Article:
Vincent also loves the diversity of events held on the Exposition grounds, which add to their business. “What I love about Storrowton is that there is always action here. We can have a post-funeral reception in the afternoon and a wedding at night. Plus, there are events such as the horse shows and the Big E,” he said.
Andrew’s career in the restaurant business began as a cleaning person at Friendly’s. A month later, he was promoted to dishwasher, and, a month after that, he became the evening shift manager. “Within three months, I was the highest-paid part-time employee at the store, making $2.50 an hour; the food business just fit me,” he said.
After that, he spent 20 years as delicatessan manager at Gus & Paul’s Bakery and Deli in Springfield, where he discovered not only how much he enjoyed working with people, but how fulfilling it was to help them create memorable life events. His next move was to Suffield Country Club, where he stayed until moving to Storrowton.
His passion for the business was passed on to Donald and Vincent, who both worked as dishwashers at the Mountain Laurel Restaurant in Enfield, Conn. when they were young teens. Donald went on to become a waiter at area restaurants, then moved on to Mount Holyoke College, where he worked as chef/manager of its food-service operation for four years, before spending four years at Wilbraham Country Club.
Vincent was introduced to the business at age 12, when he helped out at a wedding his parents were catering. “I remember how happy we made people,” he said, adding that knowing he plays a role in people’s memorable life events continues to be rewarding, even though he is behind the scenes. During the course of his career, he worked at several area restaurants and opened one in Haydenville named DaVinci’s, which he operated for two years.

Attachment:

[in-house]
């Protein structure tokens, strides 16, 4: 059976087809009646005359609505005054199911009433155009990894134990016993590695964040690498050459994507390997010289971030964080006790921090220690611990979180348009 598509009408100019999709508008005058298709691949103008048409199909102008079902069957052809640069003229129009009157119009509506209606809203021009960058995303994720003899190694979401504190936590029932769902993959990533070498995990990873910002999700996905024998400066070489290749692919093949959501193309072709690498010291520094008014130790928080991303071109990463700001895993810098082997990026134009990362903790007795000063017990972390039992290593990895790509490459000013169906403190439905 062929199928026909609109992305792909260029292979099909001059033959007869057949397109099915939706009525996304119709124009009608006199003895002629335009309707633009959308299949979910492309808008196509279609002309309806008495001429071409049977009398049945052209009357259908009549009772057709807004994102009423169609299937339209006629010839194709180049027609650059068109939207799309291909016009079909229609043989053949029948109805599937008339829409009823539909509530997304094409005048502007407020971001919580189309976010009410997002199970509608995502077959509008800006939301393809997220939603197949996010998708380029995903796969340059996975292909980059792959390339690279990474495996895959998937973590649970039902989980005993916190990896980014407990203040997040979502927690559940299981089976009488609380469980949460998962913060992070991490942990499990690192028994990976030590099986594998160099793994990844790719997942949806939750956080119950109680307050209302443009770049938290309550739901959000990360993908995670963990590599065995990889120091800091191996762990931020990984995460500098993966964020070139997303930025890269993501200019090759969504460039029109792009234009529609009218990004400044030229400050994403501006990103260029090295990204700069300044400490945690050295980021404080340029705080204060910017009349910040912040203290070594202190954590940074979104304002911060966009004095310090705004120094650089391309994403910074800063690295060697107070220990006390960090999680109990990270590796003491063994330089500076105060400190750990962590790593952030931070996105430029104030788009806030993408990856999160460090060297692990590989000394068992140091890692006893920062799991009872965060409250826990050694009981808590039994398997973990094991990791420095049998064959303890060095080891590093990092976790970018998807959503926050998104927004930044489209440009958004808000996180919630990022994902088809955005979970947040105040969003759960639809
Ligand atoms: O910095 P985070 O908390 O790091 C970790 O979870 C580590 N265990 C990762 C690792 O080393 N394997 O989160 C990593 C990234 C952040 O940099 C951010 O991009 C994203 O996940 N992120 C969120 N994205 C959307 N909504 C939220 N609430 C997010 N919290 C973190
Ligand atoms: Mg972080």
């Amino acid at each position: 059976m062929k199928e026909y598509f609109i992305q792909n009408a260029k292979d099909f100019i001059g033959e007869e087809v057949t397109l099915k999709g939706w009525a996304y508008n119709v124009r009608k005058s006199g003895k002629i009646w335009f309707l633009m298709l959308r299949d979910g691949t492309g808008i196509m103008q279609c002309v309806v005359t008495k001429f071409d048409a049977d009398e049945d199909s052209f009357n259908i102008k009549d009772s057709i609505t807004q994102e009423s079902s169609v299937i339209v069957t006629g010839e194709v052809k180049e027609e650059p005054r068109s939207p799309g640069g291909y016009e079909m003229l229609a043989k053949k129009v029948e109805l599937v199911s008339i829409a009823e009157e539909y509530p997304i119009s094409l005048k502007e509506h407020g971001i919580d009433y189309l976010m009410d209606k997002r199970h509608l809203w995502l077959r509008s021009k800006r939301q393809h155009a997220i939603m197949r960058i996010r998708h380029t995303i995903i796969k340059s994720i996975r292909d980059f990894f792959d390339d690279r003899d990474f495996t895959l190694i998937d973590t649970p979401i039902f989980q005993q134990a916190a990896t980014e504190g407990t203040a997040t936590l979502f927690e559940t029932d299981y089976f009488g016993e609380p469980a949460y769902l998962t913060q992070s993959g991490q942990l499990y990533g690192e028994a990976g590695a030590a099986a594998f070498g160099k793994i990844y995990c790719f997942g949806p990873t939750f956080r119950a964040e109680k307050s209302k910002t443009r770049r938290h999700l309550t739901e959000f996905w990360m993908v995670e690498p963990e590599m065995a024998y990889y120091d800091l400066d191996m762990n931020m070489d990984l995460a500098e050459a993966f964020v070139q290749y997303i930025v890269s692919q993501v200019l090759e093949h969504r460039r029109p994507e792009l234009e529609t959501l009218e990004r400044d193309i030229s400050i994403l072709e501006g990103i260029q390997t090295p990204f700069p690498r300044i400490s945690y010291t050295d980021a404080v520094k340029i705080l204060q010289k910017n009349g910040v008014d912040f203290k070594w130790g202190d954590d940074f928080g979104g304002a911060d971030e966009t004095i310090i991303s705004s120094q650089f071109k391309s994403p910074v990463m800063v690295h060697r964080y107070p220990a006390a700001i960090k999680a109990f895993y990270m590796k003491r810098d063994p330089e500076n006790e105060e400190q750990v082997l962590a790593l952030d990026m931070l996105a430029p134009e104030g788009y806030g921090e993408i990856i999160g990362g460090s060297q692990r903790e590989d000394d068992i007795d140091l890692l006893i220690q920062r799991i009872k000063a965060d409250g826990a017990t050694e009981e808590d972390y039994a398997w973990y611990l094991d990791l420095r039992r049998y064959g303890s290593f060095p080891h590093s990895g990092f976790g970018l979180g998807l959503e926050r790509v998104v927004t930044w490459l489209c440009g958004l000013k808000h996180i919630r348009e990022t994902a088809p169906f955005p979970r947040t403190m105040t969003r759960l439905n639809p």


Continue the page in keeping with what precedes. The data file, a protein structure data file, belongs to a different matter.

At one point, he was offered the position of head chef at Storrowton Tavern, but didn’t take it because he didn’t want to leave his family members.
Family is extremely important to the Calvanese men and women, and so is history.
“I feel like this is my second home because, when I came in here, I thought about my personal memories. And now, we are creating them for others,” Andrew said. “When we hold a party here, it’s like having a party in our own home. This is a landmark that we have revitalized, and so many people are happy this is open again.”
Vincent agreed. “We have something special here. We are working owners and always have been. We are here just to make people happy. It’s our goal, and what we want to continue to do. When I was first offered a job here, I didn’t want to leave my family. But I somehow felt like I belonged here, and here I am now. Operating Storrowton is a challenge, but one that is interesting, due to the many events staged on the Exposition grounds.”
Andrew says many people think Storrowton Tavern is open only during the Big E, and some come back every year at that time, making their own history. But memories have always been made within the tavern’s walls, and that tradition will continue, which suits him just fine.